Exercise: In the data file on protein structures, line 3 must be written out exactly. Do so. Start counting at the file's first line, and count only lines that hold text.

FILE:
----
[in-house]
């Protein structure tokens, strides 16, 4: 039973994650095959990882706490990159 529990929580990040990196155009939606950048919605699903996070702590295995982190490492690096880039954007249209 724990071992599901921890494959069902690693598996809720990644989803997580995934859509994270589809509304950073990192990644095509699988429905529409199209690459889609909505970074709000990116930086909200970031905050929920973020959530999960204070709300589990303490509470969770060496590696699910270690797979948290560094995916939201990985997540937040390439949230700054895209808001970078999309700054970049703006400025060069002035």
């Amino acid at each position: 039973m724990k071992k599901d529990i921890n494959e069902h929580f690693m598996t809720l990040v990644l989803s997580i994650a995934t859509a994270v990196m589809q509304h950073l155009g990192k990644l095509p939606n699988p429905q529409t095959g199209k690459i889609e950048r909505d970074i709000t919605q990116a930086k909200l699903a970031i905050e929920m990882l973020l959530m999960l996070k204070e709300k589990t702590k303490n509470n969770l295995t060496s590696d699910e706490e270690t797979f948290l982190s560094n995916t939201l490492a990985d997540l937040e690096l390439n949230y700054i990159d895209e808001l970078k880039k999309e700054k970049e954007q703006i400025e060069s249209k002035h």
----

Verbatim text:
């Amino acid at each position: 039973m724990k071992k599901d529990i921890n494959e069902h929580f690693m598996t809720l990040v990644l989803s997580i994650a995934t859509a994270v990196m589809q509304h950073l155009g990192k990644l095509p939606n699988p429905q529409t095959g199209k690459i889609e950048r909505d970074i709000t919605q990116a930086k909200l699903a970031i905050e929920m990882l973020l959530m999960l996070k204070e709300k589990t702590k303490n509470n969770l295995t060496s590696d699910e706490e270690t797979f948290l982190s560094n995916t939201l490492a990985d997540l937040e690096l390439n949230y700054i990159d895209e808001l970078k880039k999309e700054k970049e954007q703006i400025e060069s249209k002035h």